Boeing Co has recommended that airlines suspend the use of 777 jets after the engine on a United Airlines flight caught fire and fell apart over Denver on Saturday, dropping debris over residential areas before landing safely.
In particular, the company has suggested that 128 of its 777s operating with certain Pratt & Whitney PW4000 engines, be grounded for full inspections due to the incident that brought the turbine makers to the spotlight. The move is expected to impact 69 aircraft that are currently in service and another 59 that are in storage.
Reacting to the call, the United Airlines, which currently has 24 of the 777s in service said: “We are voluntarily and temporarily removing 24 Boeing 777 aircraft powered by Pratt & Whitney 4000 series engines from our schedule,” the company wrote in a Twitter on Monday.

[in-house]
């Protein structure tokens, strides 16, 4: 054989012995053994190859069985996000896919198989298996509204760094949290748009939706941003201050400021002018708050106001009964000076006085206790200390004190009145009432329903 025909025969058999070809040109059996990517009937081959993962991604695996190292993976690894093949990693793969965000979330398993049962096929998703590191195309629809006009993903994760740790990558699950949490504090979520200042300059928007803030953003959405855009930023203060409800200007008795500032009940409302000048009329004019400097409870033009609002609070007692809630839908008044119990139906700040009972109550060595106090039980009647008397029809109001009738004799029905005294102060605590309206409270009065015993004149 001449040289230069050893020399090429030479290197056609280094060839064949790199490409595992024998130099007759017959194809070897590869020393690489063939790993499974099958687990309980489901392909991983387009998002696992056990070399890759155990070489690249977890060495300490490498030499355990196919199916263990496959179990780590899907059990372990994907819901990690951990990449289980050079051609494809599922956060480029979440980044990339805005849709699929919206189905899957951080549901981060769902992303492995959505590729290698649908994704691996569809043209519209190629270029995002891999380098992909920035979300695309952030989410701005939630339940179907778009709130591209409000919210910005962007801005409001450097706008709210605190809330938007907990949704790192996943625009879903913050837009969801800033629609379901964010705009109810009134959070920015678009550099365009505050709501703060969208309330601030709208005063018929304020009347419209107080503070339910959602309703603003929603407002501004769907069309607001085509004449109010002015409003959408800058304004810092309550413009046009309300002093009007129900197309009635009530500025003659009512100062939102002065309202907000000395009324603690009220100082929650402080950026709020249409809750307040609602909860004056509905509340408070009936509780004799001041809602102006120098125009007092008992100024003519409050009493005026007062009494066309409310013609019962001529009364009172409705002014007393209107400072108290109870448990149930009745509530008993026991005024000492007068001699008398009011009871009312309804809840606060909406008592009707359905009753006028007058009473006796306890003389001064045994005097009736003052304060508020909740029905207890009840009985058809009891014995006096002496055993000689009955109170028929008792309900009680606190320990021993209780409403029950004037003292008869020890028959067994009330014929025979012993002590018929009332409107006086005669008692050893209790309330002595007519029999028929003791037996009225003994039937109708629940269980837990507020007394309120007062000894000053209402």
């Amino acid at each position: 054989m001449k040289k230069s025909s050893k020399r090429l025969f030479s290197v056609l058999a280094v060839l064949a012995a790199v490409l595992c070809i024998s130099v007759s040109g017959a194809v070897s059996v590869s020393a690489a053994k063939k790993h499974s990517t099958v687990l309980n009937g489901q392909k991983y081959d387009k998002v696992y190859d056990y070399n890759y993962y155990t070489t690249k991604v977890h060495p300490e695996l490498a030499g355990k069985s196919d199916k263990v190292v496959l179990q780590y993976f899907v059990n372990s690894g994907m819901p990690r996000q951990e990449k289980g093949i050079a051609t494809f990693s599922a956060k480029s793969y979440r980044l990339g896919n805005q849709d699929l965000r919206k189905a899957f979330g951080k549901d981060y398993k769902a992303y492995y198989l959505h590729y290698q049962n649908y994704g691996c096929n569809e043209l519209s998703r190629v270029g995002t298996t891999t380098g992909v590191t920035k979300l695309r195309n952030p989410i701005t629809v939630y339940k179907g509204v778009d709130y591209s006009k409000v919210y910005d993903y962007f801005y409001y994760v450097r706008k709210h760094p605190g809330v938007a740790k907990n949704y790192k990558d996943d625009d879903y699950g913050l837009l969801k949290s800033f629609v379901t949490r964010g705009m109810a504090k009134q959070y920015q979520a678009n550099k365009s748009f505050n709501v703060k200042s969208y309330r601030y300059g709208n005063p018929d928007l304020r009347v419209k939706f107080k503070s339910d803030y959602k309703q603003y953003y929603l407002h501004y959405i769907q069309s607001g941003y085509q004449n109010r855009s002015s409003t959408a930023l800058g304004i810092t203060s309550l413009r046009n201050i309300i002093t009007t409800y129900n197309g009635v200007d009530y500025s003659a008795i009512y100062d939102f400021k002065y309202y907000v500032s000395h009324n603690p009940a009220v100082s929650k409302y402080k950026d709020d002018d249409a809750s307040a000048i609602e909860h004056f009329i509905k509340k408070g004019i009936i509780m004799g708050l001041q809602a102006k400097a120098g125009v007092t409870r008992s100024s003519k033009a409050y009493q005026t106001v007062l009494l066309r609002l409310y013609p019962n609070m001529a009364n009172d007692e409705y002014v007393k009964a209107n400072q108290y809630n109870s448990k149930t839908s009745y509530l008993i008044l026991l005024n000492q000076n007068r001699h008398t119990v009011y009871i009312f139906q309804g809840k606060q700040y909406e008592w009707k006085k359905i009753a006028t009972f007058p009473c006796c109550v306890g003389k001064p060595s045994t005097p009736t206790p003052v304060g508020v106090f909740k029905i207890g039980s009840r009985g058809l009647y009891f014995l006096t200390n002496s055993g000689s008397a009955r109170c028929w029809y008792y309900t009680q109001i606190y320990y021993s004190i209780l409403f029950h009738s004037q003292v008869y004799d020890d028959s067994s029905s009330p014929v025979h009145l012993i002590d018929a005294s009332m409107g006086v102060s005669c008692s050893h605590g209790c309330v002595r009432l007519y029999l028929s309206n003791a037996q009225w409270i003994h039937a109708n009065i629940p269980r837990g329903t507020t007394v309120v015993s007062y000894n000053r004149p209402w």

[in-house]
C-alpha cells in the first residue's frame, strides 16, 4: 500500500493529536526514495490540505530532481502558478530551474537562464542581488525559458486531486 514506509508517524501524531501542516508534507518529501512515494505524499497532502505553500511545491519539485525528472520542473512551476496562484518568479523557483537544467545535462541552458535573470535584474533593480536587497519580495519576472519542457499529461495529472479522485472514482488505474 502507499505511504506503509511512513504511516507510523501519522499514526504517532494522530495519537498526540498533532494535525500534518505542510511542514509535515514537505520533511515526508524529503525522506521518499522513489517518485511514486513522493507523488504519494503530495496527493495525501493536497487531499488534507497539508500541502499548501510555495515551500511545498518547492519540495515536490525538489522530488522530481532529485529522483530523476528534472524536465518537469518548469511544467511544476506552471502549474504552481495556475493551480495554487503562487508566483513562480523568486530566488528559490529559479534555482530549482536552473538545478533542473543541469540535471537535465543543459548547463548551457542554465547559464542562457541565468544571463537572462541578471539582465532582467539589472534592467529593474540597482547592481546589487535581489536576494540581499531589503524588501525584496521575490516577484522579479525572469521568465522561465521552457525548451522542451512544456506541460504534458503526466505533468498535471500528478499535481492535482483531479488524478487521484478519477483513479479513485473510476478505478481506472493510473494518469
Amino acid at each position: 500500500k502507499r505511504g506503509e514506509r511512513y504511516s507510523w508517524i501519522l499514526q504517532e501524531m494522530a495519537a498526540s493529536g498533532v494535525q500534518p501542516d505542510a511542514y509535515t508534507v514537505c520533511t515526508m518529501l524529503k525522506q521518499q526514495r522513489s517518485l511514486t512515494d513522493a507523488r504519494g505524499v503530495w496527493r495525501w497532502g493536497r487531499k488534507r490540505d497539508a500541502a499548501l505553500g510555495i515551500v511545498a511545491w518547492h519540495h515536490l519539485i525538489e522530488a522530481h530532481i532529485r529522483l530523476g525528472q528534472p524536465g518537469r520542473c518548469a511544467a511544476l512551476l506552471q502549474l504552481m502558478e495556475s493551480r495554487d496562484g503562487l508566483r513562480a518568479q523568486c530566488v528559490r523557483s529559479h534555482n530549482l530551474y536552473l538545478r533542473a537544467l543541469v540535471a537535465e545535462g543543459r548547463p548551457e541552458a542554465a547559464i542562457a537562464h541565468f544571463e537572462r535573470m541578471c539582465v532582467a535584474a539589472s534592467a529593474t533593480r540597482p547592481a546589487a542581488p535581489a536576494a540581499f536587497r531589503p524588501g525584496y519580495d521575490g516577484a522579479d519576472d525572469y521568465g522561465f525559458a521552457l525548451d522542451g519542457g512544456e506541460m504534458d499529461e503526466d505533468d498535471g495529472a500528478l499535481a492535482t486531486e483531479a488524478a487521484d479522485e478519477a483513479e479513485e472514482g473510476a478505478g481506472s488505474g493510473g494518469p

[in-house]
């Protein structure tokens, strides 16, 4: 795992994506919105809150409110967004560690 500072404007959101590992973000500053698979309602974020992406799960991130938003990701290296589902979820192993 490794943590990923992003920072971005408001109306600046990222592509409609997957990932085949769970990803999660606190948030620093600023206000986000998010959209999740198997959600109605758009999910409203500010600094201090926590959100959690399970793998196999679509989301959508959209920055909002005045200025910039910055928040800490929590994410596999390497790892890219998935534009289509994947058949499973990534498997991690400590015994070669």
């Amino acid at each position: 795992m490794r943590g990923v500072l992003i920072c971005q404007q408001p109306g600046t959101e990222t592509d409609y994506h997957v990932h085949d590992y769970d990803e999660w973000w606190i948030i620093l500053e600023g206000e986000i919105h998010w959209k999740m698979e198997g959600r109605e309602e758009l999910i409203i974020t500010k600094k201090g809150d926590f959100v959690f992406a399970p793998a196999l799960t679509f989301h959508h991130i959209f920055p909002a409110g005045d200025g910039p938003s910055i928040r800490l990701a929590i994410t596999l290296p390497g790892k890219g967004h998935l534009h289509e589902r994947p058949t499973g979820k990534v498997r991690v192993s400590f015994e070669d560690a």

“Safety remains our highest priority, which is why our crews take part in extensive training to prepare and manage incidents like UA328,” the statement further reads.
In the meantime, Japan has imposed a mandatory suspension, while South Korea said it was monitoring the situation.
We are voluntarily & temporarily removing 24 Boeing 777 aircraft powered by Pratt & Whitney 4000 series engines from our schedule. We will continue to work closely with regulators to determine any additional steps and expect only a small number of customers to be inconvenienced.
— United Airlines (@united) February 22, 2021
A similar engine failure took place over the weekend on a Boeing 747 cargo plane in the Netherlands, which was also using a Pratt & Whitney engine, but a smaller version of the PW4000 model, according to Reuters. Pratt & Whitney is owned by Raytheon Technologies.